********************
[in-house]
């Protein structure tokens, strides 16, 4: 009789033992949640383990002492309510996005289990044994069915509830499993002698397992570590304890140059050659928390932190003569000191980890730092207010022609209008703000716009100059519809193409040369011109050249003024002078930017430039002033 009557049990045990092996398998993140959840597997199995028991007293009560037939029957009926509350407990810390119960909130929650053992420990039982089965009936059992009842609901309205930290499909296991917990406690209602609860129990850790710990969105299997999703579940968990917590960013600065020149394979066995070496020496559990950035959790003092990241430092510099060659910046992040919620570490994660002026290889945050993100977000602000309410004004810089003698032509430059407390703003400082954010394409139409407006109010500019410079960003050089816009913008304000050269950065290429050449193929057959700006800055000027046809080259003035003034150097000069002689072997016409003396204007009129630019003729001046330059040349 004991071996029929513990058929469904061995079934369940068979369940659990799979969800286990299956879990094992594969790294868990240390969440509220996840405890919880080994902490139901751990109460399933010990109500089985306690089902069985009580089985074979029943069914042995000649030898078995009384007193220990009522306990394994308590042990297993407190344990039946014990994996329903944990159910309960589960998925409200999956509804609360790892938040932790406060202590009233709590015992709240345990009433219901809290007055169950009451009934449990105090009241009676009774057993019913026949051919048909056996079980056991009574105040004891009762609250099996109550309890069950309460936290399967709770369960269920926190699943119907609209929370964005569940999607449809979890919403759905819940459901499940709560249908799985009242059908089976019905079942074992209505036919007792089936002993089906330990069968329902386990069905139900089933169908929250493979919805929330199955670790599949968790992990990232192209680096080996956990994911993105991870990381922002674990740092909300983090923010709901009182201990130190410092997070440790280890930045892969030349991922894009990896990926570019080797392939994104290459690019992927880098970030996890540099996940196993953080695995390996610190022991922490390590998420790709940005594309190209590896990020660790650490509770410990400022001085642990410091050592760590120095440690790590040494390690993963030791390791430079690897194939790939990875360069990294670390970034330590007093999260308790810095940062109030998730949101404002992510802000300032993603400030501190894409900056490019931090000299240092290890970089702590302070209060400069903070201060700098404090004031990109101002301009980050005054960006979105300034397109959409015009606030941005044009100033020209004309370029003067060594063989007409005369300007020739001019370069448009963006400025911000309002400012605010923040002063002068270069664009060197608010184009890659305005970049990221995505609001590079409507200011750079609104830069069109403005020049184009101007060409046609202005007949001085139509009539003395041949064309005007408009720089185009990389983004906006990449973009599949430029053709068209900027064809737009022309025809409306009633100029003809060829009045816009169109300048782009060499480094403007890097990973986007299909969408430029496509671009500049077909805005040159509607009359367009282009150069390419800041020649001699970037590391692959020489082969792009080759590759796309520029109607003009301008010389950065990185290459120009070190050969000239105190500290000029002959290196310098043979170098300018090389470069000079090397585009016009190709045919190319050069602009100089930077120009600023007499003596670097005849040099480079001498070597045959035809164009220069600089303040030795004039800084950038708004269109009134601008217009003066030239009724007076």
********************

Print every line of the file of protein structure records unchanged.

[in-house]
């Protein structure tokens, strides 16, 4: 009789033992949640383990002492309510996005289990044994069915509830499993002698397992570590304890140059050659928390932190003569000191980890730092207010022609209008703000716009100059519809193409040369011109050249003024002078930017430039002033 009557049990045990092996398998993140959840597997199995028991007293009560037939029957009926509350407990810390119960909130929650053992420990039982089965009936059992009842609901309205930290499909296991917990406690209602609860129990850790710990969105299997999703579940968990917590960013600065020149394979066995070496020496559990950035959790003092990241430092510099060659910046992040919620570490994660002026290889945050993100977000602000309410004004810089003698032509430059407390703003400082954010394409139409407006109010500019410079960003050089816009913008304000050269950065290429050449193929057959700006800055000027046809080259003035003034150097000069002689072997016409003396204007009129630019003729001046330059040349 004991071996029929513990058929469904061995079934369940068979369940659990799979969800286990299956879990094992594969790294868990240390969440509220996840405890919880080994902490139901751990109460399933010990109500089985306690089902069985009580089985074979029943069914042995000649030898078995009384007193220990009522306990394994308590042990297993407190344990039946014990994996329903944990159910309960589960998925409200999956509804609360790892938040932790406060202590009233709590015992709240345990009433219901809290007055169950009451009934449990105090009241009676009774057993019913026949051919048909056996079980056991009574105040004891009762609250099996109550309890069950309460936290399967709770369960269920926190699943119907609209929370964005569940999607449809979890919403759905819940459901499940709560249908799985009242059908089976019905079942074992209505036919007792089936002993089906330990069968329902386990069905139900089933169908929250493979919805929330199955670790599949968790992990990232192209680096080996956990994911993105991870990381922002674990740092909300983090923010709901009182201990130190410092997070440790280890930045892969030349991922894009990896990926570019080797392939994104290459690019992927880098970030996890540099996940196993953080695995390996610190022991922490390590998420790709940005594309190209590896990020660790650490509770410990400022001085642990410091050592760590120095440690790590040494390690993963030791390791430079690897194939790939990875360069990294670390970034330590007093999260308790810095940062109030998730949101404002992510802000300032993603400030501190894409900056490019931090000299240092290890970089702590302070209060400069903070201060700098404090004031990109101002301009980050005054960006979105300034397109959409015009606030941005044009100033020209004309370029003067060594063989007409005369300007020739001019370069448009963006400025911000309002400012605010923040002063002068270069664009060197608010184009890659305005970049990221995505609001590079409507200011750079609104830069069109403005020049184009101007060409046609202005007949001085139509009539003395041949064309005007408009720089185009990389983004906006990449973009599949430029053709068209900027064809737009022309025809409306009633100029003809060829009045816009169109300048782009060499480094403007890097990973986007299909969408430029496509671009500049077909805005040159509607009359367009282009150069390419800041020649001699970037590391692959020489082969792009080759590759796309520029109607003009301008010389950065990185290459120009070190050969000239105190500290000029002959290196310098043979170098300018090389470069000079090397585009016009190709045919190319050069602009100089930077120009600023007499003596670097005849040099480079001498070597045959035809164009220069600089303040030795004039800084950038708004269109009134601008217009003066030239009724007076």